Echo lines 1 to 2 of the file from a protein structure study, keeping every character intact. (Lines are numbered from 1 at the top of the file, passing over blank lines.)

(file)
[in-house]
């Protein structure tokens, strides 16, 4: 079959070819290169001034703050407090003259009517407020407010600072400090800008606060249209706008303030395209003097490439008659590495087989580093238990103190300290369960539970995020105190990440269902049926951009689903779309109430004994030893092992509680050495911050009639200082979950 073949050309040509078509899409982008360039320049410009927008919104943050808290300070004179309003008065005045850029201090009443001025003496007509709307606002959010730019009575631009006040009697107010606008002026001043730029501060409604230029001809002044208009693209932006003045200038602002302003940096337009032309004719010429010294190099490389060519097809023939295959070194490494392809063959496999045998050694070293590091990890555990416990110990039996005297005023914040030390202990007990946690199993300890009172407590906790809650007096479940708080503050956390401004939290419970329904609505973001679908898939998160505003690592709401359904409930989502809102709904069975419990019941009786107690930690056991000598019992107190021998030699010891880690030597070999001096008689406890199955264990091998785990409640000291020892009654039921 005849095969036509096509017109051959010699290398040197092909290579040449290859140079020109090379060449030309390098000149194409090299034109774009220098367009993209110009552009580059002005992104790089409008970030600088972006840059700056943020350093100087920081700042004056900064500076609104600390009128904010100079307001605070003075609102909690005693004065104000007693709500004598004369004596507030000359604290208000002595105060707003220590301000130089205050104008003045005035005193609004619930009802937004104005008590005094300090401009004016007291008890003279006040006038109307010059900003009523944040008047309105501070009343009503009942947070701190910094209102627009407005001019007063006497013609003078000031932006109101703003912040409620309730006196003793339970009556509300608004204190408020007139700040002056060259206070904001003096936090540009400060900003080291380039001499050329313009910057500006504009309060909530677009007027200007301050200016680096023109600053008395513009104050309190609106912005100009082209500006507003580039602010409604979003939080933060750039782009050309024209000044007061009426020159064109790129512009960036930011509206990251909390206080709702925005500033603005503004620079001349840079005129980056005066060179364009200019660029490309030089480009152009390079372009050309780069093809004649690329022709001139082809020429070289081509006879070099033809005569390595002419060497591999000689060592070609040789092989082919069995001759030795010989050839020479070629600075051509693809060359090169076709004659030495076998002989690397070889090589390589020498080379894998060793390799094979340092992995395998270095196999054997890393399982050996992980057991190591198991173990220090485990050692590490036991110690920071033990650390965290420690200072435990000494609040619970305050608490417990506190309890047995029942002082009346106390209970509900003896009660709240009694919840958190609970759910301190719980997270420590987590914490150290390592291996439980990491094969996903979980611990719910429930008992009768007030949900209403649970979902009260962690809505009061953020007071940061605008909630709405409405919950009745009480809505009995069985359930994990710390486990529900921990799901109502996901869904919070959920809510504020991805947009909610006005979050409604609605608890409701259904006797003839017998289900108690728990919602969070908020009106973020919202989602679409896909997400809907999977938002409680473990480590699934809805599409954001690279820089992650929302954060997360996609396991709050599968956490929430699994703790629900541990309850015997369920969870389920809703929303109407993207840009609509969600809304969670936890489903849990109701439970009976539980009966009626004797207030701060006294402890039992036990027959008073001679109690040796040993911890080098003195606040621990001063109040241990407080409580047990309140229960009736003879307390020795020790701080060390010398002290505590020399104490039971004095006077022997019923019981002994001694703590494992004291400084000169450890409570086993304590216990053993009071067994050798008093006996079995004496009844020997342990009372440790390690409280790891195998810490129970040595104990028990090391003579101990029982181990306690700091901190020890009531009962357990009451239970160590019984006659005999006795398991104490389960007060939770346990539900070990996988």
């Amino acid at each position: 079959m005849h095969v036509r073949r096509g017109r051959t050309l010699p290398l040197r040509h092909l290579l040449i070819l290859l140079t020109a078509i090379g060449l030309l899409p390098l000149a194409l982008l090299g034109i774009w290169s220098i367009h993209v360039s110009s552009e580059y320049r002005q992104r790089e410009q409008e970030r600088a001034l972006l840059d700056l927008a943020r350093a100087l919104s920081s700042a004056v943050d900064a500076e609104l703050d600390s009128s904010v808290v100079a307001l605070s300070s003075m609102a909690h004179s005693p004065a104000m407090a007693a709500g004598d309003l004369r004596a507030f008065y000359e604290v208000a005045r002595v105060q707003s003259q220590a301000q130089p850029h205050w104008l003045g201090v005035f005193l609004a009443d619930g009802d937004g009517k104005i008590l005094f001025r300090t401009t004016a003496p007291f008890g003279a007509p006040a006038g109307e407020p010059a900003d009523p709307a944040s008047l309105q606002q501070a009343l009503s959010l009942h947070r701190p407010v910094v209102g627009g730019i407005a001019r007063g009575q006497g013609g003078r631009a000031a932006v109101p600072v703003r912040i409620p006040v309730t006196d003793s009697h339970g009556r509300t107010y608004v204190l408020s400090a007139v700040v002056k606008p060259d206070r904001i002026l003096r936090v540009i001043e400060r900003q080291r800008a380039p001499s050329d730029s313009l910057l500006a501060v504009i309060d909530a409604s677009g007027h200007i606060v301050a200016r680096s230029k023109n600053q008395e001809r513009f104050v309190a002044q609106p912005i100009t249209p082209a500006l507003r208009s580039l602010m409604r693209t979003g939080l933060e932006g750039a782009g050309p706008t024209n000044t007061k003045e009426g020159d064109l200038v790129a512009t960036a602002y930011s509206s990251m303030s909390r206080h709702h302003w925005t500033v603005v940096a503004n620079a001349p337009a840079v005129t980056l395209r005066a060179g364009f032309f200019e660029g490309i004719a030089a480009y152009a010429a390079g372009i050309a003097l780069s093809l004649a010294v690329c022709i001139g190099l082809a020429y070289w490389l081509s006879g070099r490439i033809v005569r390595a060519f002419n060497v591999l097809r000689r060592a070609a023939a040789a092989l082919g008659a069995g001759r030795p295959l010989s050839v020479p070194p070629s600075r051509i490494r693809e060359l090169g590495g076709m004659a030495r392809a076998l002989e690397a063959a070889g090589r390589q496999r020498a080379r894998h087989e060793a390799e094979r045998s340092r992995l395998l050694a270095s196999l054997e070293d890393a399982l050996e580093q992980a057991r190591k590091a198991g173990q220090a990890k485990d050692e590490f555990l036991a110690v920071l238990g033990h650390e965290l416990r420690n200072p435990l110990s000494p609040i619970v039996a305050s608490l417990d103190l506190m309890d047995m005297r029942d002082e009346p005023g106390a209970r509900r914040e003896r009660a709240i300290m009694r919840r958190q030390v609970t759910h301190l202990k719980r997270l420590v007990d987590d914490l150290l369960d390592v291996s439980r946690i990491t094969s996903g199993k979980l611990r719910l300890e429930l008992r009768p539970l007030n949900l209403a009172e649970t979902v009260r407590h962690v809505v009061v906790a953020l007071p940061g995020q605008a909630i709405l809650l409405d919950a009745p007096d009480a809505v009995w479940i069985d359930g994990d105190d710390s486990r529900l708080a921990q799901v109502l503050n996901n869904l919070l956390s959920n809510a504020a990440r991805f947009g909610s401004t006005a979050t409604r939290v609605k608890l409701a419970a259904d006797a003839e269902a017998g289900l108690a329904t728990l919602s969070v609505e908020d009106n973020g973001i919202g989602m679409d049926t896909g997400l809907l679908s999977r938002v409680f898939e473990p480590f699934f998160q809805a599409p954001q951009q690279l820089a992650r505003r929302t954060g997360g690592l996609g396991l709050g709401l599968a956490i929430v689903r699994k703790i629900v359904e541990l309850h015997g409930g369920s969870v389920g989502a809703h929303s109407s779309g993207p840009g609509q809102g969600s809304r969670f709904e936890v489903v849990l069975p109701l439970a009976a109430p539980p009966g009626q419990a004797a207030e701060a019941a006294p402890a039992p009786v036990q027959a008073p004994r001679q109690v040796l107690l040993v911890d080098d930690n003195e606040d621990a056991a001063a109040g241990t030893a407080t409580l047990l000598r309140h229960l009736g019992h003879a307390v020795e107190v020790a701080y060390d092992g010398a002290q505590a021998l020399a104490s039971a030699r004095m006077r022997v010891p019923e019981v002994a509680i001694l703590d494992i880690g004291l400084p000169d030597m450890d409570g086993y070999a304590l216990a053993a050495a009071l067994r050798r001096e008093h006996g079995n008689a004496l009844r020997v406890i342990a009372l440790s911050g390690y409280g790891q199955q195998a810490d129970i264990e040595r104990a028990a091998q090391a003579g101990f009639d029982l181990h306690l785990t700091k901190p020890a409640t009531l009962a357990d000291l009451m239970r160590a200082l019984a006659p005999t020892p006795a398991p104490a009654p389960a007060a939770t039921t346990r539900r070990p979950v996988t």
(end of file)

[in-house]
């Protein structure tokens, strides 16, 4: 079959070819290169001034703050407090003259009517407020407010600072400090800008606060249209706008303030395209003097490439008659590495087989580093238990103190300290369960539970995020105190990440269902049926951009689903779309109430004994030893092992509680050495911050009639200082979950 073949050309040509078509899409982008360039320049410009927008919104943050808290300070004179309003008065005045850029201090009443001025003496007509709307606002959010730019009575631009006040009697107010606008002026001043730029501060409604230029001809002044208009693209932006003045200038602002302003940096337009032309004719010429010294190099490389060519097809023939295959070194490494392809063959496999045998050694070293590091990890555990416990110990039996005297005023914040030390202990007990946690199993300890009172407590906790809650007096479940708080503050956390401004939290419970329904609505973001679908898939998160505003690592709401359904409930989502809102709904069975419990019941009786107690930690056991000598019992107190021998030699010891880690030597070999001096008689406890199955264990091998785990409640000291020892009654039921 005849095969036509096509017109051959010699290398040197092909290579040449290859140079020109090379060449030309390098000149194409090299034109774009220098367009993209110009552009580059002005992104790089409008970030600088972006840059700056943020350093100087920081700042004056900064500076609104600390009128904010100079307001605070003075609102909690005693004065104000007693709500004598004369004596507030000359604290208000002595105060707003220590301000130089205050104008003045005035005193609004619930009802937004104005008590005094300090401009004016007291008890003279006040006038109307010059900003009523944040008047309105501070009343009503009942947070701190910094209102627009407005001019007063006497013609003078000031932006109101703003912040409620309730006196003793339970009556509300608004204190408020007139700040002056060259206070904001003096936090540009400060900003080291380039001499050329313009910057500006504009309060909530677009007027200007301050200016680096023109600053008395513009104050309190609106912005100009082209500006507003580039602010409604979003939080933060750039782009050309024209000044007061009426020159064109790129512009960036930011509206990251909390206080709702925005500033603005503004620079001349840079005129980056005066060179364009200019660029490309030089480009152009390079372009050309780069093809004649690329022709001139082809020429070289081509006879070099033809005569390595002419060497591999000689060592070609040789092989082919069995001759030795010989050839020479070629600075051509693809060359090169076709004659030495076998002989690397070889090589390589020498080379894998060793390799094979340092992995395998270095196999054997890393399982050996992980057991190591198991173990220090485990050692590490036991110690920071033990650390965290420690200072435990000494609040619970305050608490417990506190309890047995029942002082009346106390209970509900003896009660709240009694919840958190609970759910301190719980997270420590987590914490150290390592291996439980990491094969996903979980611990719910429930008992009768007030949900209403649970979902009260962690809505009061953020007071940061605008909630709405409405919950009745009480809505009995069985359930994990710390486990529900921990799901109502996901869904919070959920809510504020991805947009909610006005979050409604609605608890409701259904006797003839017998289900108690728990919602969070908020009106973020919202989602679409896909997400809907999977938002409680473990480590699934809805599409954001690279820089992650929302954060997360996609396991709050599968956490929430699994703790629900541990309850015997369920969870389920809703929303109407993207840009609509969600809304969670936890489903849990109701439970009976539980009966009626004797207030701060006294402890039992036990027959008073001679109690040796040993911890080098003195606040621990001063109040241990407080409580047990309140229960009736003879307390020795020790701080060390010398002290505590020399104490039971004095006077022997019923019981002994001694703590494992004291400084000169450890409570086993304590216990053993009071067994050798008093006996079995004496009844020997342990009372440790390690409280790891195998810490129970040595104990028990090391003579101990029982181990306690700091901190020890009531009962357990009451239970160590019984006659005999006795398991104490389960007060939770346990539900070990996988």